This sequence presumes that students have already been presented with and practised all of the vocab. The preview allows them to read the text before they start, but none of the vocabulary should be unfamiliar to them. It's sort of a revision round-up on the topic of food and drink.

Text Example 3 - SPANISH - Pobre Ana (ch.1, part1)

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The above sequence contains only the following 2 activities and no text preview.

1in3-e0-target:70% (Split by word count)
jumble-target:60% 

This short sequence presumes the students are already very familiar with the text. They will have read it (and probably translated it to check understanding) in class, having previously been exposed to all of the vocabulary in a variety of ways in class. The text comes from a TPRS novel, and students should not have read it at all in class unless they were already comfortable with all of the linguistic content. 

The first exercise reconstructs the text chunk by chunk (20 or so chunks, I think). The second exercise requires students to put the words of each sentence in the correct order -- this works well with this text because all of the sentences are pretty short.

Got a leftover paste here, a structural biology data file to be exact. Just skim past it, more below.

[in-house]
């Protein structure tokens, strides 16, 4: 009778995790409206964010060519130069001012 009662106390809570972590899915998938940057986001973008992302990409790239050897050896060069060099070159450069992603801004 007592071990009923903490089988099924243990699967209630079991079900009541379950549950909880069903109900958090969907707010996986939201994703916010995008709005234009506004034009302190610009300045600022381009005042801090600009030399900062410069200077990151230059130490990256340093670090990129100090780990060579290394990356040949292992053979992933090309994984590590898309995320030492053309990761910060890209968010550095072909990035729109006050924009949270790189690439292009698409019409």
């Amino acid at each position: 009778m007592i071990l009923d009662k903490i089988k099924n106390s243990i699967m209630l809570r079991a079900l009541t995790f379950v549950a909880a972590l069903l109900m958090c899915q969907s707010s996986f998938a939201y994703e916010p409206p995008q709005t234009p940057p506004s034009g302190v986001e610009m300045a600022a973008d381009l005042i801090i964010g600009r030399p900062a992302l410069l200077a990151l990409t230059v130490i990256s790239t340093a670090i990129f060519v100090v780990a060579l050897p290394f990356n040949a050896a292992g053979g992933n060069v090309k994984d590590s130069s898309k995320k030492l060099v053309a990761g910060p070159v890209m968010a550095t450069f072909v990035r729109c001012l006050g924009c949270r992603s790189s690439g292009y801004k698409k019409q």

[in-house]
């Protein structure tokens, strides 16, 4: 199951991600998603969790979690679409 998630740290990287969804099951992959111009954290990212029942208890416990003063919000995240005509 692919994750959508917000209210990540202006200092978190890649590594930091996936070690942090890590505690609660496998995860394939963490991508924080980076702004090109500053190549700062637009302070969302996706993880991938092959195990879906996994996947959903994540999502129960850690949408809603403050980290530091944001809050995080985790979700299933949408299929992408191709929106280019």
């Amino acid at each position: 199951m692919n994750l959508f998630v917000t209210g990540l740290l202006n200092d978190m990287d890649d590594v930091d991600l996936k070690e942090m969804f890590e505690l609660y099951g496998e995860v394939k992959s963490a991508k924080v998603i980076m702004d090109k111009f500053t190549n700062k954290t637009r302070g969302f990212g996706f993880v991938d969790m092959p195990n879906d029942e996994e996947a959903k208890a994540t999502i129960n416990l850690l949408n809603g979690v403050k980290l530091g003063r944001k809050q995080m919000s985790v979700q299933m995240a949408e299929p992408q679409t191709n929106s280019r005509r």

MATCH Examples

Match Example 1 - FRENCH - Healthy eating

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The above sequence contains the following activities, based on 15 matching items. This sequence has a text preview:

m_flashcards-e01 (Original order, Right first)
m_1in3-e0-target:70% (Random order)
m_click10-target:80%
m_snap-target:80%
m_3inarow
m_jumble-e0-target:70% (Random order)
m_million
m_vowels-e0-target:70% (Random order)
m_football-e102 (Minutes..., 2)
m_initials-e0 (Random order)

The above 10 activities move from easy to more difficult and include a fair range of variety, with games to break it up a bit. 10 activities would be a lot if you have a lot of matching items. If you only have a dozen or so, it shouldn't take too long.
The sequence starts with flashcards. ("Right first" means that the right-hand part of the match is shown first, which means that if you usually set matching resources with the order L1>>L2, as I recommend, this activity will be a "what does X mean?" activity rather than a "how do you say X?" activity.) Flashcards runs through all the items in the list, as does the second activity, 1in3. If your list has a lot of items, you could substitute 1in3 for shuffle match, or leave it out all together.
Click10 only deals with 10 items of vocab, so it is quick to complete.
Snap goes through all items, so it might take a while if you have a long list.
3 in a row is just one game, which usually takes a couple of minutes.